Vol. 2 Issue 14 April 7, 2008
The weekly newsletter of True Potential Publishing
Money Part 3
Elaine and I were out all of last week at an â€œequipping the saintsâ€ conference. It wasnâ€™t really named â€œequipping the saints,â€ but you know what I mean. It was a conference for Christians by Christians, with subject matter focused on a particular facet of the faith. This one was about â€œprophecy.â€ Not â€œexhort-your-brotherâ€ prophecy; â€œend-of-the-worldâ€ prophecy.
As a book publisher, Iâ€™m supposed to go to things like this; we were invited, we went and we sold some books. So it worked out.
That was the business side of it. Usually thereâ€™s another reason I go â€¦ one I donâ€™t know about in advance. I find out after I arrive or after itâ€™s over and say, â€œoh, thatâ€™s why I was supposed to go.â€ This trip wasnâ€™t any different; there was an object lesson (or two) waiting for me.
Before I go any further, let me just say for the record â€“ Iâ€™m not the kind of guy who likes to over-spiritualize things. Iâ€™d rather not. The problem is, spiritual stuff keeps happening and the only way I know how to tell you about it is with words that sound kind of â€¦ well â€¦ spiritual.
I donâ€™t like using â€œspiritualâ€ vocabulary when regular vocabulary will do. If Iâ€™m thinking something or read something in the Bible, Iâ€™d rather say, â€œThis is what I think,â€ or â€œI read this in the Bible,â€ than say â€œGod told me.â€
But if God tells me or shows me something or Iâ€™d rather just be honest about it.
One last thing. When God talks to me I donâ€™t hear an audible voice; so you donâ€™t have to worry about that one. I wonder why people always worry about that one? Itâ€™s like if you say God speaks to you and you canâ€™t actually hear His voice, youâ€™re a spiritual guy. But if you do actually hear His voice, youâ€™re a nut.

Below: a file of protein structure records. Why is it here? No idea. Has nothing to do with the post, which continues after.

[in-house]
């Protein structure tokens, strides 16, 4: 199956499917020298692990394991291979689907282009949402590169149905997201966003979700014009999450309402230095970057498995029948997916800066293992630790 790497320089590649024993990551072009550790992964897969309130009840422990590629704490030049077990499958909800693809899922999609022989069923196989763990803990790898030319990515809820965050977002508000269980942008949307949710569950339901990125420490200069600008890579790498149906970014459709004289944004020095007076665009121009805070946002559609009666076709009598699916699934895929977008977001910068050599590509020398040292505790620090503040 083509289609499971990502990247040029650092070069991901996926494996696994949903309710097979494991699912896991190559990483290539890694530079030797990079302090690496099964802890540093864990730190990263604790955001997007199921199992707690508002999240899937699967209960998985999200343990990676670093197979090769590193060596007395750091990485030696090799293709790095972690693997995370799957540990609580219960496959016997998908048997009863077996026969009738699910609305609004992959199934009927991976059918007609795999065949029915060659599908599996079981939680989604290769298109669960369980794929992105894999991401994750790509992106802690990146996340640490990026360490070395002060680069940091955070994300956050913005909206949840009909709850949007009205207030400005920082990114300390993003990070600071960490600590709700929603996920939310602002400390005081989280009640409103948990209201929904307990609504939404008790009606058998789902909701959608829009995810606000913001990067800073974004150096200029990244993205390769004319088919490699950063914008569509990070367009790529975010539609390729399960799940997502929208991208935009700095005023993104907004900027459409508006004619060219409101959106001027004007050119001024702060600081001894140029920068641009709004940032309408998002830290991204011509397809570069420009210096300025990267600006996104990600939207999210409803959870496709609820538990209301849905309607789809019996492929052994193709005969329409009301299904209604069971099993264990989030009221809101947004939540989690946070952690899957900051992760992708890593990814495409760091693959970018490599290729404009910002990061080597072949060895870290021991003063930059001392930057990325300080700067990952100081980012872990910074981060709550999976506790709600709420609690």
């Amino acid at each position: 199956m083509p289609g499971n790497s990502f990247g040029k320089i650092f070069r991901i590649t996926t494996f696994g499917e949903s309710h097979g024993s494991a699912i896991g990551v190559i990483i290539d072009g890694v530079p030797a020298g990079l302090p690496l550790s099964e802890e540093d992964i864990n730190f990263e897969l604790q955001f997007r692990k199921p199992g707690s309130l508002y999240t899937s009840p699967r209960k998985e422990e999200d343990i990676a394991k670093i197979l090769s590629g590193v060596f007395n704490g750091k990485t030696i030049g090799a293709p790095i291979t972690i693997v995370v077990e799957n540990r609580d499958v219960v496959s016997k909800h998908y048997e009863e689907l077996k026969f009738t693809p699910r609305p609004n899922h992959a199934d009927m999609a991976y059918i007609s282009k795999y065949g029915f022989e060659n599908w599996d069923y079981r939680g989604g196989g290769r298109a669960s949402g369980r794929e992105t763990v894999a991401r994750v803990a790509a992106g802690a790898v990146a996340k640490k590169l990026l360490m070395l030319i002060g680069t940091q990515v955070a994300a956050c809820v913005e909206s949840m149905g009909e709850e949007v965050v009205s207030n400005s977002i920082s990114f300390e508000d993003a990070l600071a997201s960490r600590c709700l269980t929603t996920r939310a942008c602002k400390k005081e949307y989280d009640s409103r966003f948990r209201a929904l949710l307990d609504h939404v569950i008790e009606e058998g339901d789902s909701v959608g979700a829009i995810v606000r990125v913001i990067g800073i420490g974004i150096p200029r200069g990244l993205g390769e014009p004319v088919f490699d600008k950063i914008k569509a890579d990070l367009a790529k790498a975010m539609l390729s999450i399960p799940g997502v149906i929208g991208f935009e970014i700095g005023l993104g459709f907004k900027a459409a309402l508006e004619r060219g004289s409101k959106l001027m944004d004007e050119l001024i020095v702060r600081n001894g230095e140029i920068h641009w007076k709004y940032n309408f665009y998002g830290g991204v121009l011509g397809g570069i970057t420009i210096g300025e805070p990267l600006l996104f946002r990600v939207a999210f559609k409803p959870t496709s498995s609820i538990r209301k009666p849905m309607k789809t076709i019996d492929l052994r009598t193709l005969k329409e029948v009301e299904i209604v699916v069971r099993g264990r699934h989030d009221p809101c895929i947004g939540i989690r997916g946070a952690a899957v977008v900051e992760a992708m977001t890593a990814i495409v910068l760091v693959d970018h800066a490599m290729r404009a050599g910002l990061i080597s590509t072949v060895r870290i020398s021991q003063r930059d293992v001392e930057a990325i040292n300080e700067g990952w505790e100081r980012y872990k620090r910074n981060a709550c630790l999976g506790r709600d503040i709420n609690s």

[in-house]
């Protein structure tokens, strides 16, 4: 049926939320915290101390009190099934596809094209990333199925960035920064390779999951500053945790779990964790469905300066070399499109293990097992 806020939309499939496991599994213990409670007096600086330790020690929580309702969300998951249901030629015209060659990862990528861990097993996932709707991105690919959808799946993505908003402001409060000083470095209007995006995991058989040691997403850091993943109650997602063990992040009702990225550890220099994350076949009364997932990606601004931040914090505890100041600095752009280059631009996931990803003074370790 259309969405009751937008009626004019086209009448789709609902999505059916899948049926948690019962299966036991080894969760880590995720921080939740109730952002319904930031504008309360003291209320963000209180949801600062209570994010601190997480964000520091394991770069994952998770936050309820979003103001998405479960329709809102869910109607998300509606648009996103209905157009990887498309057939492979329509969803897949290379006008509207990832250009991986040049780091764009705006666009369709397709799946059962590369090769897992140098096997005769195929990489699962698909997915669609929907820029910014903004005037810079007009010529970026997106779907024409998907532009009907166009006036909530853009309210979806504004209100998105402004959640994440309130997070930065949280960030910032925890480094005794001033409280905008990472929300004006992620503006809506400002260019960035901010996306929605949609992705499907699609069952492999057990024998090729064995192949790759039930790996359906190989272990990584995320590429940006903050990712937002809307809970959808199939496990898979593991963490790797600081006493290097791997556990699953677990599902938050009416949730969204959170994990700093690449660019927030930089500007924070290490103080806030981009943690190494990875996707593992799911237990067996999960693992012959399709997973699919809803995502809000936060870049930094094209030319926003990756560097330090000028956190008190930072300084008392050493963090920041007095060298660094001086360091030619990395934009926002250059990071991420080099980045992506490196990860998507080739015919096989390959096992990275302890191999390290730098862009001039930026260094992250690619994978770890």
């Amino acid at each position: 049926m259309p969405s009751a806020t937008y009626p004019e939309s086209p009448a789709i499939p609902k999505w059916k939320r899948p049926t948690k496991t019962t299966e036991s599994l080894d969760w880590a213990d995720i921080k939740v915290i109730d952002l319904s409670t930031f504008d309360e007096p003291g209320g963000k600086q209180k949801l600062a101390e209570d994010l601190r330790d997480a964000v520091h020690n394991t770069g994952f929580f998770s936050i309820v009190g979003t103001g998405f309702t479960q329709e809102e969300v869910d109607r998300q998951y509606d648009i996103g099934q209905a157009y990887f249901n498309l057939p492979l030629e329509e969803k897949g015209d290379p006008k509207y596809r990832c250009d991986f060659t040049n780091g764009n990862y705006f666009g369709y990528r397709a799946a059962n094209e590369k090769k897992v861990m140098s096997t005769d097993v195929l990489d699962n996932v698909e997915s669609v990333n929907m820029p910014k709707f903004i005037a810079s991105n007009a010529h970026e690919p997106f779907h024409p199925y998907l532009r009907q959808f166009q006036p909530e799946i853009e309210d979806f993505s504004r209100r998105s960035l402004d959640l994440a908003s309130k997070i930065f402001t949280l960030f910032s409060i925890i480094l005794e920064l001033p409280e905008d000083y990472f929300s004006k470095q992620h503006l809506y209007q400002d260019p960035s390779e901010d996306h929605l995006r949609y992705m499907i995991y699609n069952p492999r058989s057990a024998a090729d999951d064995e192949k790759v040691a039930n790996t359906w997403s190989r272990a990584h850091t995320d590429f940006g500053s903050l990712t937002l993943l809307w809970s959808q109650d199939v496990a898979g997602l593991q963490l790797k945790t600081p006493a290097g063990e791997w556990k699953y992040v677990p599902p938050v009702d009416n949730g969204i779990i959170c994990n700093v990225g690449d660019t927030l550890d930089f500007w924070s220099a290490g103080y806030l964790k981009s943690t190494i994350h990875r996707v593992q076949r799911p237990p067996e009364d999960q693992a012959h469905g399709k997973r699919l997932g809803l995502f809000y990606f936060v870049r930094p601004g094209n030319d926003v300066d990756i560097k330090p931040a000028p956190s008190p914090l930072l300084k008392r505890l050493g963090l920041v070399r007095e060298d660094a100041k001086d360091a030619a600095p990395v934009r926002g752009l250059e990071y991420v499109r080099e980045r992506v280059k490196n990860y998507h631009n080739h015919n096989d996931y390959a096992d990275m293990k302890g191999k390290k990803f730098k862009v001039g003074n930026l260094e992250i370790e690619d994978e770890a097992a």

Some people think itâ€™s a little off to think God speaks to His followers. I think itâ€™s a little off to follow a God who doesnâ€™t speak.
Anyway, back to my trip.
This was a prophecy conference. At prophecy conferences people talk about what hasnâ€™t happened yet, but what they believe will happen based on what they think the Bible says about what will happen, held up to the light of whatâ€™s happening now. Itâ€™s fairly confusing.
Since it hasnâ€™t actually happened yet, not everybody agrees with everybody else. Even the people who agree with each other donâ€™t always agree; it depends on how detailed you want to get about things that havenâ€™t happened yet.
And there are charts. Lots of charts. My favorite chart was an illustrated timeline of every important event from the creation of the world to 2005. As you can imagine, it was a really long chart. What I liked about it was that everything had already happened. That was a chart I could follow. The chart was for sale. I should have bought it. Elaine told me to, but I didnâ€™t. Maybe I can get it at the next conference.
The lesson I was supposed to learn last week wasnâ€™t about prophecy; it was about people.